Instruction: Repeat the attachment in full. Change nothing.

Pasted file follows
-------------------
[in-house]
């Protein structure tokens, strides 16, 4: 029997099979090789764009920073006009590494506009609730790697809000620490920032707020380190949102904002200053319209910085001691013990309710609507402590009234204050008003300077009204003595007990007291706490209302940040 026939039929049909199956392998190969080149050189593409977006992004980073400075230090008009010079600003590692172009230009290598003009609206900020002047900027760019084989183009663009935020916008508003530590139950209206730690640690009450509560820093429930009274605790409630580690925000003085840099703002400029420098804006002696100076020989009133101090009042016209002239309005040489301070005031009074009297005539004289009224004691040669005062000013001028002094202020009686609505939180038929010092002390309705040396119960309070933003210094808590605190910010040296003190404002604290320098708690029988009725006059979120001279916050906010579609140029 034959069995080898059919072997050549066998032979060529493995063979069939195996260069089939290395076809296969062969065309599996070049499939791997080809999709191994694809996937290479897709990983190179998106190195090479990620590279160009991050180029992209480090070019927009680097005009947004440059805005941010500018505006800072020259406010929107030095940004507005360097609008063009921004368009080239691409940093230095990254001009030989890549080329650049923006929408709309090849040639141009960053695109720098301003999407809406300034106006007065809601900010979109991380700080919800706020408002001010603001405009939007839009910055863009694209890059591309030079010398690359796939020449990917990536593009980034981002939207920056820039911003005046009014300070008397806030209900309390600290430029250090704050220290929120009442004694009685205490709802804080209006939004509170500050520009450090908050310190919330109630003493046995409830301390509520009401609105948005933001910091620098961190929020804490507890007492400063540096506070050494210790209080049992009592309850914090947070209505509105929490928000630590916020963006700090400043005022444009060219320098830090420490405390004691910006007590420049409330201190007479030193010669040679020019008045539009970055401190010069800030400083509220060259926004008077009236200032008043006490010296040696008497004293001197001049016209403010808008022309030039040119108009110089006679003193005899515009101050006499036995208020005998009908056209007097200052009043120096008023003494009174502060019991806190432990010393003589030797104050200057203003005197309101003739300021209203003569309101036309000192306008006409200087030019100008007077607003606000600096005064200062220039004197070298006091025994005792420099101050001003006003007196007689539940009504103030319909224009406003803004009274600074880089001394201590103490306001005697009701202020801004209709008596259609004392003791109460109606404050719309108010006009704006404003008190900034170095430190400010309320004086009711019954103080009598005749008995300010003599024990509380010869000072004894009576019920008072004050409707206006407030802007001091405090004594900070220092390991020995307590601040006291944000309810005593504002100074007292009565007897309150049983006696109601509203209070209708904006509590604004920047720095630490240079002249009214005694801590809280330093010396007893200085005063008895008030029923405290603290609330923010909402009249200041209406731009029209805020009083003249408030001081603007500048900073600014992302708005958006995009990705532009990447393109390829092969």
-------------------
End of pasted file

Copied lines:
[in-house]
């Protein structure tokens, strides 16, 4: 029997099979090789764009920073006009590494506009609730790697809000620490920032707020380190949102904002200053319209910085001691013990309710609507402590009234204050008003300077009204003595007990007291706490209302940040 026939039929049909199956392998190969080149050189593409977006992004980073400075230090008009010079600003590692172009230009290598003009609206900020002047900027760019084989183009663009935020916008508003530590139950209206730690640690009450509560820093429930009274605790409630580690925000003085840099703002400029420098804006002696100076020989009133101090009042016209002239309005040489301070005031009074009297005539004289009224004691040669005062000013001028002094202020009686609505939180038929010092002390309705040396119960309070933003210094808590605190910010040296003190404002604290320098708690029988009725006059979120001279916050906010579609140029 034959069995080898059919072997050549066998032979060529493995063979069939195996260069089939290395076809296969062969065309599996070049499939791997080809999709191994694809996937290479897709990983190179998106190195090479990620590279160009991050180029992209480090070019927009680097005009947004440059805005941010500018505006800072020259406010929107030095940004507005360097609008063009921004368009080239691409940093230095990254001009030989890549080329650049923006929408709309090849040639141009960053695109720098301003999407809406300034106006007065809601900010979109991380700080919800706020408002001010603001405009939007839009910055863009694209890059591309030079010398690359796939020449990917990536593009980034981002939207920056820039911003005046009014300070008397806030209900309390600290430029250090704050220290929120009442004694009685205490709802804080209006939004509170500050520009450090908050310190919330109630003493046995409830301390509520009401609105948005933001910091620098961190929020804490507890007492400063540096506070050494210790209080049992009592309850914090947070209505509105929490928000630590916020963006700090400043005022444009060219320098830090420490405390004691910006007590420049409330201190007479030193010669040679020019008045539009970055401190010069800030400083509220060259926004008077009236200032008043006490010296040696008497004293001197001049016209403010808008022309030039040119108009110089006679003193005899515009101050006499036995208020005998009908056209007097200052009043120096008023003494009174502060019991806190432990010393003589030797104050200057203003005197309101003739300021209203003569309101036309000192306008006409200087030019100008007077607003606000600096005064200062220039004197070298006091025994005792420099101050001003006003007196007689539940009504103030319909224009406003803004009274600074880089001394201590103490306001005697009701202020801004209709008596259609004392003791109460109606404050719309108010006009704006404003008190900034170095430190400010309320004086009711019954103080009598005749008995300010003599024990509380010869000072004894009576019920008072004050409707206006407030802007001091405090004594900070220092390991020995307590601040006291944000309810005593504002100074007292009565007897309150049983006696109601509203209070209708904006509590604004920047720095630490240079002249009214005694801590809280330093010396007893200085005063008895008030029923405290603290609330923010909402009249200041209406731009029209805020009083003249408030001081603007500048900073600014992302708005958006995009990705532009990447393109390829092969």